Riverside County's top public safety officials delivered grim news about their budgets to the Board of Supervisors Tuesday during hearings on cost-containment strategies for fiscal year 2011-12.
Sheriff Stan Sniff, District Attorney Paul Zellerbach and Fire Chief John Hawkins all reported year-end deficits and expectations for gaping holes when the new fiscal year begins July 1, offering few solutions except the prospect of job cuts and reductions in service.
Both Sniff and Zellerbach asked the board to offset planned cuts to their departments' budgets.
The Sheriff's Department, which devours the largest share of county discretionary income, is facing a 3 percent cut to its 2011-12 budget.
Sniff argued that when union-negotiated cost-of-living increases, higher insurance and inmate medical expenses, as well as pension and merit pay obligations, are factored into the total, the real cut exceeds 10 percent.
The difference between the sheriff's budget request and the county Executive Office's target to help contain spending is $81 million. However, Sniff said he believed grant funding and the incorporation of Jurupa Valley -- relieving the county of paying for law enforcement services there -- and possible union concessions would result in a shortfall closer to $35 million.
Even so, according to Sniff, if the county does not backfill that amount, he will have no alternative but to slash several hundred positions, including sworn personnel, largely in the unincorporated communities. He pointed out that emergency response times in some outlying locations are already around eight minutes.
Zellerbach told the board he anticipated ending the current fiscal year $5.5 million in the red and the proposed 5 percent cut to his budget in 2011-12 -- along with the loss of Proposition 172 public safety sales tax revenue and increased insurance premiums -- would bring the total to more than $8 million.
The D.A. laid much of the blame for the ongoing deficit on his predecessor, Rod Pacheco, who he said "never addressed'' cost overruns.
Zellerbach warned that without increased funding, he would have to consider chopping eight deputy district attorney positions -- five of them at the Indio office, and all of them, ironically, filled by Pacheco during his final week in office.
According to Zellerbach, to achieve balance, he would need to completely pull back the District Attorney's Office's participation in the county's Sexual Assault Felony Enforcement team and in the eight regional Gang Task Force units. The D.A. underscored that, thanks to the SAFE team, the county's sex offender parolee compliance rate is 97 percent -- the envy of counties across California.
Zellerbach said he is working on efficiency measures, including e-filing court documents, but that won't be enough to significantly improve his budget prospects.
Supervisors Jeff Stone and Marion Ashley both voiced strong opposition to changing SAFE team and anti-gang operations.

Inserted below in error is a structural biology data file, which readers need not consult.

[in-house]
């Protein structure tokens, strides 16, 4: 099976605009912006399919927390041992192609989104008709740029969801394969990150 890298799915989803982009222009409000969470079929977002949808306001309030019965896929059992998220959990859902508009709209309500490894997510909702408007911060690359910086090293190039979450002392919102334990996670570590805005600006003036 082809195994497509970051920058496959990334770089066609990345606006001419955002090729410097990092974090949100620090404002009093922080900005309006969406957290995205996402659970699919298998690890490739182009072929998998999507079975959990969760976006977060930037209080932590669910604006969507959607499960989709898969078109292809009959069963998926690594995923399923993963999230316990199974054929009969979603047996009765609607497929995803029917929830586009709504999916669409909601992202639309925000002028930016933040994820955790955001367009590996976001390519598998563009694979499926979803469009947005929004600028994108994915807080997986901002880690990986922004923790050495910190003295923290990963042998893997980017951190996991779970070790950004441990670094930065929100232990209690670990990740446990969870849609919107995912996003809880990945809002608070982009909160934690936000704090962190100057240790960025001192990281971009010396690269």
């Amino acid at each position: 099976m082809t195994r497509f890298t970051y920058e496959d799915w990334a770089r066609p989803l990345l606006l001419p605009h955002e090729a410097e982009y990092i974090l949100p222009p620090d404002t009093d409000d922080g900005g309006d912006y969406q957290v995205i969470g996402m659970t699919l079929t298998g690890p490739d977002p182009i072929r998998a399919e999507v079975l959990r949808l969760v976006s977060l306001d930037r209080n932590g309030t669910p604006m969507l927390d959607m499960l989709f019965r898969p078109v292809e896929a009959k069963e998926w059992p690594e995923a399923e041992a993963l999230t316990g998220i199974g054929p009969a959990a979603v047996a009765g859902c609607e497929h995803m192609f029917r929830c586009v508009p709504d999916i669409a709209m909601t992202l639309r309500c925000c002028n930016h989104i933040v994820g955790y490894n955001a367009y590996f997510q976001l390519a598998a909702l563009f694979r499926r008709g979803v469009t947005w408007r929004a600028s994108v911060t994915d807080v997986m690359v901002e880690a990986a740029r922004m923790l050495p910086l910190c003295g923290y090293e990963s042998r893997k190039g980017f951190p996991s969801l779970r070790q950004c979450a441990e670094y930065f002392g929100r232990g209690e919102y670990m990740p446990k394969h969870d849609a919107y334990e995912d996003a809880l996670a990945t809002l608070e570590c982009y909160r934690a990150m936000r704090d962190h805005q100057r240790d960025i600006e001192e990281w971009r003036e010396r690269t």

Hawkins said he was trying to make the fire department a "lean, mean, frugal machine'' by keeping executive positions vacant and downsizing overall staff by 23 percent over the last three years. But regardless, the department will still roll into the next fiscal year $9.9 million in the red.
The Executive Office has set a 5 percent targeted budget cut for the agency. Hawkins said with pension liabilities expanding, energy costs rising and no let-up in requests for service, he was finding it difficult to cut back anymore.
During the midyear budget report, the supervisors frowned on proposals to trim firefighter positions and shutter stations in remote locations. But Executive Officer Bill Luna said the only "fertile'' area for paring down expenses was in staffing.
He said the fire department's three-firefighter-per-engine mandate might have to be reduced to two crew members per engine in some places to achieve savings.
"There may be nothing else to do now,'' agreed board Chairman Bob Buster.
The county is approaching the final year of a three-year deficit reduction plan.
Chief Financial Officer Ed Corser said economic projections for the next two years are not encouraging, with predictions for zero growth in property tax revenue -- the county's principal source of discretionary income -- next year.
The county anticipates raking in around $592 million in discretionary funds to cover its bills in the current fiscal year -- compared to $620 million in 2009-10.
Reserves should level out at $127 million, down from $360 million in 2008, according to Corser.
He warned against drawing down reserves further to balance the budget and erase a $30 million sructrual deficit.
According to the CFO, unknown variables that could yet impact the county's balance sheet include the governor's realignment plans -- shifting more state-run services such as adult parole to counties -- and voters' possible rejection in the June election of Brown's proposal to keep tax rates elevated. --City News Service